Posted 105 days ago ago by Admin
Have you ever heard your mother or grandmother quote John Wesley saying, “cleanliness is next to godliness”? Turns out that quote is effective in aircraft maintenance as well. I like to think that cleanliness is the twin brother to order, and all aircraft maintenance requires cleanliness and order to attain the highest level of professionalism.
When I was a young helicopter mechanic at Carraway Hospital in Birmingham, Alabama, the first job my mentor assigned me was to wash the helicopters each morning. The primary reason was to display a professional image for the hospital. Next, he explained to me that washing and cleaning the helicopter was another way to inspect the machine and look for obvious defects. I quickly learned this was sound advice and I practiced it consistently. While washing helicopters, I have discovered many defects, including busted chin bubbles and windshields, broken antennas, missing or hanging strobe lights, corrosion, various cracks, bird nests, and the occasional dead bird just to name a few.
Utility helicopters are more difficult to keep clean than corporate helicopters, but it is equally important. Problems and defects lie under grease, grime, and soot. I once had a director of maintenance that required us to wash and clean every helicopter before it came in for inspection. He said, “You cannot find it if you cannot see it.” That reasoning has stayed with me all these years. Cleaning your aircraft is far more than making it pretty. It is also an effective tool to locate defects before they become a problem. Now, before a helicopter comes into the hangar for maintenance, it is evaluated for cleanliness to determine if it can be thoroughly inspected in its present condition. When the inspection is completed, the aircraft is washed and wiped down. When the ground runs an operational check flight, it will become easier to notice any new leaks or issues. Also, keeping your aircraft clean will help sustain the paint and keep it looking good. This practice might save dollars: Have you priced a paint job lately?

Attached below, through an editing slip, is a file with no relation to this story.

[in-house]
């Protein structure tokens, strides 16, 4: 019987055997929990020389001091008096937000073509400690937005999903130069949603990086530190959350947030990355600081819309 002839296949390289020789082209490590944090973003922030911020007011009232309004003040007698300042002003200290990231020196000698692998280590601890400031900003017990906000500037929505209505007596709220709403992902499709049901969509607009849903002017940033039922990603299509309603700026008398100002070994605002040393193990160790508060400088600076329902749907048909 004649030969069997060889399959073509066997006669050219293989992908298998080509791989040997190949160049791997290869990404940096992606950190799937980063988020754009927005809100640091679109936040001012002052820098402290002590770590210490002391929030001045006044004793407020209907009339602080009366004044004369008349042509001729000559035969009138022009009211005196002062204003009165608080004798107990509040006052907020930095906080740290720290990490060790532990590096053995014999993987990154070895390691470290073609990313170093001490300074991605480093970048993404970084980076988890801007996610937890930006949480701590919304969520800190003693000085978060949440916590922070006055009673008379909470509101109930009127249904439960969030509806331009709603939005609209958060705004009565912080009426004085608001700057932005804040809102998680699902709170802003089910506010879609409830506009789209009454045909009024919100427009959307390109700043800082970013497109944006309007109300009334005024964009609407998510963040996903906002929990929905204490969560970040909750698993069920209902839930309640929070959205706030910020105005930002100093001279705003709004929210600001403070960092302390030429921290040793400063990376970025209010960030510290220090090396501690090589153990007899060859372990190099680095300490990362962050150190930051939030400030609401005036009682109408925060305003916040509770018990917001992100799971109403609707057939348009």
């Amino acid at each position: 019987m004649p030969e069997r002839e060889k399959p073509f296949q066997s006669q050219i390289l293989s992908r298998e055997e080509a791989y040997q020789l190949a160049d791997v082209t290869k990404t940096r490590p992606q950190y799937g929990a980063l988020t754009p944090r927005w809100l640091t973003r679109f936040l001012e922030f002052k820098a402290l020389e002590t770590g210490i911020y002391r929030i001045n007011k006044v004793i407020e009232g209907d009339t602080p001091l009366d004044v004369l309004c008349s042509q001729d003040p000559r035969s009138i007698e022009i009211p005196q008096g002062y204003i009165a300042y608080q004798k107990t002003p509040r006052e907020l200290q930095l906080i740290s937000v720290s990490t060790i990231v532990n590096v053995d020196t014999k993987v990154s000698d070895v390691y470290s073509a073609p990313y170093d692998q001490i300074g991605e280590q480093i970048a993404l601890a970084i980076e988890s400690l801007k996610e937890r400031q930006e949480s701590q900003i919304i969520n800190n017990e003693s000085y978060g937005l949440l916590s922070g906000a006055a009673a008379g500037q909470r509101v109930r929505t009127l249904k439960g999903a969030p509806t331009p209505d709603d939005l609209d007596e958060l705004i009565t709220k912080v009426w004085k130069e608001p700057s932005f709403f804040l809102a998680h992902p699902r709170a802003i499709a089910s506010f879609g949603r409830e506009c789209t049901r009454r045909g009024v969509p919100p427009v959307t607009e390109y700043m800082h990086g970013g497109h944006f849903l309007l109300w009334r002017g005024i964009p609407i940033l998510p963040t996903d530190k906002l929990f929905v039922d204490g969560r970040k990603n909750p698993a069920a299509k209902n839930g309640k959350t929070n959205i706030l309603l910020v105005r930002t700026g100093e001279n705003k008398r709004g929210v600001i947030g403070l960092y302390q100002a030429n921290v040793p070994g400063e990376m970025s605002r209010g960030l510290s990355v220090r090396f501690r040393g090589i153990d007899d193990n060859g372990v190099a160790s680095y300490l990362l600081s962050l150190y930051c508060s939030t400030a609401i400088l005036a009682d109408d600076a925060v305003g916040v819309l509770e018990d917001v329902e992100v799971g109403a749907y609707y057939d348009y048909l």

I am a big believer in the value of paying close attention to the little things. Just one degree off course in navigation will take you to an unplanned destination. A faulty packing or seal will cause a fluid leak and temporarily ground the aircraft. It can and will leave you stranded. As professional mechanics, it is our responsibility to take ownership of everything that affects our machine. Yes, we must clean the windshield and remove the bugs. It is part of basic customer service and your customer will never trust you with significant things unless he can trust you with little things. Make it a common practice to present your customer with a clean aircraft and he may make it a practice to return to your shop next time maintenance comes due.
About the author: Mark dedicated the majority of his career serving the helicopter EMS community from Base Mechanic to Director of Maintenance. As Vice President & General Manager of Precision Aircraft Services, Mark now serves helicopter operators from many sectors to include Air Ambulance, Law Enforcement, Private Owners, etc. When not at work, Mark can be found spending time with his family or sitting in a tree stand.
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